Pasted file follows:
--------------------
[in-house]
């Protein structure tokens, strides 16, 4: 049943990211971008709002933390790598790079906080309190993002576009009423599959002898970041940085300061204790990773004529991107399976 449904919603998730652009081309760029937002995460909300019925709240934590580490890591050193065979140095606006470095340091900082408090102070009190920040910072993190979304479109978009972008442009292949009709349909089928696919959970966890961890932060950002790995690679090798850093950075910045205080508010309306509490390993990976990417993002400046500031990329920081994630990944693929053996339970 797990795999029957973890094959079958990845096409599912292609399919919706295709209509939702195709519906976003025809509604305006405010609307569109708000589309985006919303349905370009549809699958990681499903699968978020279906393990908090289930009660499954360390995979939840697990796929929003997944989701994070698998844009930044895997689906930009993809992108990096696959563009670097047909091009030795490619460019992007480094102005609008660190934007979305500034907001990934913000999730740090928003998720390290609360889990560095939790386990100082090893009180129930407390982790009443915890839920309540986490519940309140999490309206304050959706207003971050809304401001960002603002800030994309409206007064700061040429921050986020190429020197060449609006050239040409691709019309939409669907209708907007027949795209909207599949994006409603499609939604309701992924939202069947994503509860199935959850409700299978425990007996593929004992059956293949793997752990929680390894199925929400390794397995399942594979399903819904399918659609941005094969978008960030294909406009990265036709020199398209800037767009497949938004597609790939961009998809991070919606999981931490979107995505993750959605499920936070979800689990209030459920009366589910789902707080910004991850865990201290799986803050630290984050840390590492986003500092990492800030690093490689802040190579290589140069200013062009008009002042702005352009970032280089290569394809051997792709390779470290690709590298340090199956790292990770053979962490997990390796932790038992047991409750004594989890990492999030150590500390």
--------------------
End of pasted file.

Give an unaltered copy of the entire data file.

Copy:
[in-house]
């Protein structure tokens, strides 16, 4: 049943990211971008709002933390790598790079906080309190993002576009009423599959002898970041940085300061204790990773004529991107399976 449904919603998730652009081309760029937002995460909300019925709240934590580490890591050193065979140095606006470095340091900082408090102070009190920040910072993190979304479109978009972008442009292949009709349909089928696919959970966890961890932060950002790995690679090798850093950075910045205080508010309306509490390993990976990417993002400046500031990329920081994630990944693929053996339970 797990795999029957973890094959079958990845096409599912292609399919919706295709209509939702195709519906976003025809509604305006405010609307569109708000589309985006919303349905370009549809699958990681499903699968978020279906393990908090289930009660499954360390995979939840697990796929929003997944989701994070698998844009930044895997689906930009993809992108990096696959563009670097047909091009030795490619460019992007480094102005609008660190934007979305500034907001990934913000999730740090928003998720390290609360889990560095939790386990100082090893009180129930407390982790009443915890839920309540986490519940309140999490309206304050959706207003971050809304401001960002603002800030994309409206007064700061040429921050986020190429020197060449609006050239040409691709019309939409669907209708907007027949795209909207599949994006409603499609939604309701992924939202069947994503509860199935959850409700299978425990007996593929004992059956293949793997752990929680390894199925929400390794397995399942594979399903819904399918659609941005094969978008960030294909406009990265036709020199398209800037767009497949938004597609790939961009998809991070919606999981931490979107995505993750959605499920936070979800689990209030459920009366589910789902707080910004991850865990201290799986803050630290984050840390590492986003500092990492800030690093490689802040190579290589140069200013062009008009002042702005352009970032280089290569394809051997792709390779470290690709590298340090199956790292990770053979962490997990390796932790038992047991409750004594989890990492999030150590500390």